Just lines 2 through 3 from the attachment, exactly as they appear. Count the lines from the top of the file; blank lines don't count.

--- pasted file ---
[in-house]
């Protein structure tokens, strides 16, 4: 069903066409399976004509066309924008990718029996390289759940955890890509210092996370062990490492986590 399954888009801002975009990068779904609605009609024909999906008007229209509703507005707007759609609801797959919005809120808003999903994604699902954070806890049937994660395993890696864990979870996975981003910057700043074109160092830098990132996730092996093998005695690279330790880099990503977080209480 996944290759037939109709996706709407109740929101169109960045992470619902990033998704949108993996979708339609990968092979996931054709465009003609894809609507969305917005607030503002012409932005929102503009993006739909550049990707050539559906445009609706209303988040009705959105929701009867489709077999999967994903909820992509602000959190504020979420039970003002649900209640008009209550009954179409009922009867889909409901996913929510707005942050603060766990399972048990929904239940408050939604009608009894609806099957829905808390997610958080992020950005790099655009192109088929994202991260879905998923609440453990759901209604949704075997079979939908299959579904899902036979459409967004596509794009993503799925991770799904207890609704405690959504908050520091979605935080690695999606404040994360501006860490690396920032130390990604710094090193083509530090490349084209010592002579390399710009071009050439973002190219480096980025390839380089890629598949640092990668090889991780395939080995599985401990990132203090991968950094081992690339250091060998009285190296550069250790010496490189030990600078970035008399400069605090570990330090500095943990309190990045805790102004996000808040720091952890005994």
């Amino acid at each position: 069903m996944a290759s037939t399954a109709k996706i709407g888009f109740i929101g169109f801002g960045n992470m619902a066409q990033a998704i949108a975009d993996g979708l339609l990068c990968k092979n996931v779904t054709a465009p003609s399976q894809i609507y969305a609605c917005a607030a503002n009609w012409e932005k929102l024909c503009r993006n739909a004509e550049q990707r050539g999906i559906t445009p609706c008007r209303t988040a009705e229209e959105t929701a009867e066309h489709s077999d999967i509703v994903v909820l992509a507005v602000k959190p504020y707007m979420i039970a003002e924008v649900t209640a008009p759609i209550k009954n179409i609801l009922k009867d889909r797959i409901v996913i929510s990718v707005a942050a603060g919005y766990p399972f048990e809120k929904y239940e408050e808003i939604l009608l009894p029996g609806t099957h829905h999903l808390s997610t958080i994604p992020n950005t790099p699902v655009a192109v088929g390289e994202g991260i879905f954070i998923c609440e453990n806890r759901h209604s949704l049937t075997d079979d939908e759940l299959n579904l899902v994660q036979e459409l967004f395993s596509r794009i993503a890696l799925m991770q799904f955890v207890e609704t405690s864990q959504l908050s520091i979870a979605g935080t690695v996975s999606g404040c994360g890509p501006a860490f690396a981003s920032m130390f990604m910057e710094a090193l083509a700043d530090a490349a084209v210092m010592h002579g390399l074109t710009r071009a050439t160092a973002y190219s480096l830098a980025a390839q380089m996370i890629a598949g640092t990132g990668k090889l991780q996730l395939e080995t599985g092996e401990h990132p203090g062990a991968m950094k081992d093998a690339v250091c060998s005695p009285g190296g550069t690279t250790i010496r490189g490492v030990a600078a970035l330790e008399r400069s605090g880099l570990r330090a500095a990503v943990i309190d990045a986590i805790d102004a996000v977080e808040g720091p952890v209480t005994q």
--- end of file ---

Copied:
């Protein structure tokens, strides 16, 4: 069903066409399976004509066309924008990718029996390289759940955890890509210092996370062990490492986590 399954888009801002975009990068779904609605009609024909999906008007229209509703507005707007759609609801797959919005809120808003999903994604699902954070806890049937994660395993890696864990979870996975981003910057700043074109160092830098990132996730092996093998005695690279330790880099990503977080209480 996944290759037939109709996706709407109740929101169109960045992470619902990033998704949108993996979708339609990968092979996931054709465009003609894809609507969305917005607030503002012409932005929102503009993006739909550049990707050539559906445009609706209303988040009705959105929701009867489709077999999967994903909820992509602000959190504020979420039970003002649900209640008009209550009954179409009922009867889909409901996913929510707005942050603060766990399972048990929904239940408050939604009608009894609806099957829905808390997610958080992020950005790099655009192109088929994202991260879905998923609440453990759901209604949704075997079979939908299959579904899902036979459409967004596509794009993503799925991770799904207890609704405690959504908050520091979605935080690695999606404040994360501006860490690396920032130390990604710094090193083509530090490349084209010592002579390399710009071009050439973002190219480096980025390839380089890629598949640092990668090889991780395939080995599985401990990132203090991968950094081992690339250091060998009285190296550069250790010496490189030990600078970035008399400069605090570990330090500095943990309190990045805790102004996000808040720091952890005994």
């Amino acid at each position: 069903m996944a290759s037939t399954a109709k996706i709407g888009f109740i929101g169109f801002g960045n992470m619902a066409q990033a998704i949108a975009d993996g979708l339609l990068c990968k092979n996931v779904t054709a465009p003609s399976q894809i609507y969305a609605c917005a607030a503002n009609w012409e932005k929102l024909c503009r993006n739909a004509e550049q990707r050539g999906i559906t445009p609706c008007r209303t988040a009705e229209e959105t929701a009867e066309h489709s077999d999967i509703v994903v909820l992509a507005v602000k959190p504020y707007m979420i039970a003002e924008v649900t209640a008009p759609i209550k009954n179409i609801l009922k009867d889909r797959i409901v996913i929510s990718v707005a942050a603060g919005y766990p399972f048990e809120k929904y239940e408050e808003i939604l009608l009894p029996g609806t099957h829905h999903l808390s997610t958080i994604p992020n950005t790099p699902v655009a192109v088929g390289e994202g991260i879905f954070i998923c609440e453990n806890r759901h209604s949704l049937t075997d079979d939908e759940l299959n579904l899902v994660q036979e459409l967004f395993s596509r794009i993503a890696l799925m991770q799904f955890v207890e609704t405690s864990q959504l908050s520091i979870a979605g935080t690695v996975s999606g404040c994360g890509p501006a860490f690396a981003s920032m130390f990604m910057e710094a090193l083509a700043d530090a490349a084209v210092m010592h002579g390399l074109t710009r071009a050439t160092a973002y190219s480096l830098a980025a390839q380089m996370i890629a598949g640092t990132g990668k090889l991780q996730l395939e080995t599985g092996e401990h990132p203090g062990a991968m950094k081992d093998a690339v250091c060998s005695p009285g190296g550069t690279t250790i010496r490189g490492v030990a600078a970035l330790e008399r400069s605090g880099l570990r330090a500095a990503v943990i309190d990045a986590i805790d102004a996000v977080e808040g720091p952890v209480t005994q």